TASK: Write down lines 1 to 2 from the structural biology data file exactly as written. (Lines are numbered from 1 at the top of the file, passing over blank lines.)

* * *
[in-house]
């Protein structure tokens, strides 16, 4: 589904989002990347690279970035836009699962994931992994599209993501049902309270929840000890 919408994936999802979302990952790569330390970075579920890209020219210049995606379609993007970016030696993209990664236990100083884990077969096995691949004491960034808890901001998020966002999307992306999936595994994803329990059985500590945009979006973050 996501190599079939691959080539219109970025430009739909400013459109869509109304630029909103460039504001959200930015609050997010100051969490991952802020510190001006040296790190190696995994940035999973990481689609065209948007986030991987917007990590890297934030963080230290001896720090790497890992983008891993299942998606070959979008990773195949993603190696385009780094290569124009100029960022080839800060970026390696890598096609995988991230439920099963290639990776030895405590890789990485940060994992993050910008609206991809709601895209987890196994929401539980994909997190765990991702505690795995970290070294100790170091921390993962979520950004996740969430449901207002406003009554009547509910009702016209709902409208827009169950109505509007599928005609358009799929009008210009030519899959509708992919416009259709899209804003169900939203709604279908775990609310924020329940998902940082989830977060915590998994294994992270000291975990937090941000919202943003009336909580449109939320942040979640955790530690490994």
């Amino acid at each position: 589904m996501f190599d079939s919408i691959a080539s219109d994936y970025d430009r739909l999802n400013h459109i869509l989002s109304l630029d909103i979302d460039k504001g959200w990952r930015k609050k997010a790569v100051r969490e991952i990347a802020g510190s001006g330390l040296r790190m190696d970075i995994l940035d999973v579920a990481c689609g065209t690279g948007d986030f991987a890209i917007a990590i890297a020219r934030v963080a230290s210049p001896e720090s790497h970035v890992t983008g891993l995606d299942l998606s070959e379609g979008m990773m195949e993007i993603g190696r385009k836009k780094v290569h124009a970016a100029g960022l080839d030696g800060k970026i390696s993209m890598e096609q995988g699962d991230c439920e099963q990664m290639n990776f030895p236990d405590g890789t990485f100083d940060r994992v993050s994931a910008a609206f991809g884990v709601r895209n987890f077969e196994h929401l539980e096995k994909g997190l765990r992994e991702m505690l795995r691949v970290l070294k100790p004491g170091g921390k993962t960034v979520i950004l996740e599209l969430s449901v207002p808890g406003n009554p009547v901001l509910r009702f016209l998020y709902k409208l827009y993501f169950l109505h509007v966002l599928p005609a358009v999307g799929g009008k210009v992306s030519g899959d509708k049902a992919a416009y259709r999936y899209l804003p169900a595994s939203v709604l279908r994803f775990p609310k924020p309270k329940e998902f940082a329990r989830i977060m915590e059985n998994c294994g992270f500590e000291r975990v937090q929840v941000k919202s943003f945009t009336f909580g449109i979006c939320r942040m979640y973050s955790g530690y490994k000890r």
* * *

[in-house]
């Protein structure tokens, strides 16, 4: 589904989002990347690279970035836009699962994931992994599209993501049902309270929840000890 919408994936999802979302990952790569330390970075579920890209020219210049995606379609993007970016030696993209990664236990100083884990077969096995691949004491960034808890901001998020966002999307992306999936595994994803329990059985500590945009979006973050 996501190599079939691959080539219109970025430009739909400013459109869509109304630029909103460039504001959200930015609050997010100051969490991952802020510190001006040296790190190696995994940035999973990481689609065209948007986030991987917007990590890297934030963080230290001896720090790497890992983008891993299942998606070959979008990773195949993603190696385009780094290569124009100029960022080839800060970026390696890598096609995988991230439920099963290639990776030895405590890789990485940060994992993050910008609206991809709601895209987890196994929401539980994909997190765990991702505690795995970290070294100790170091921390993962979520950004996740969430449901207002406003009554009547509910009702016209709902409208827009169950109505509007599928005609358009799929009008210009030519899959509708992919416009259709899209804003169900939203709604279908775990609310924020329940998902940082989830977060915590998994294994992270000291975990937090941000919202943003009336909580449109939320942040979640955790530690490994």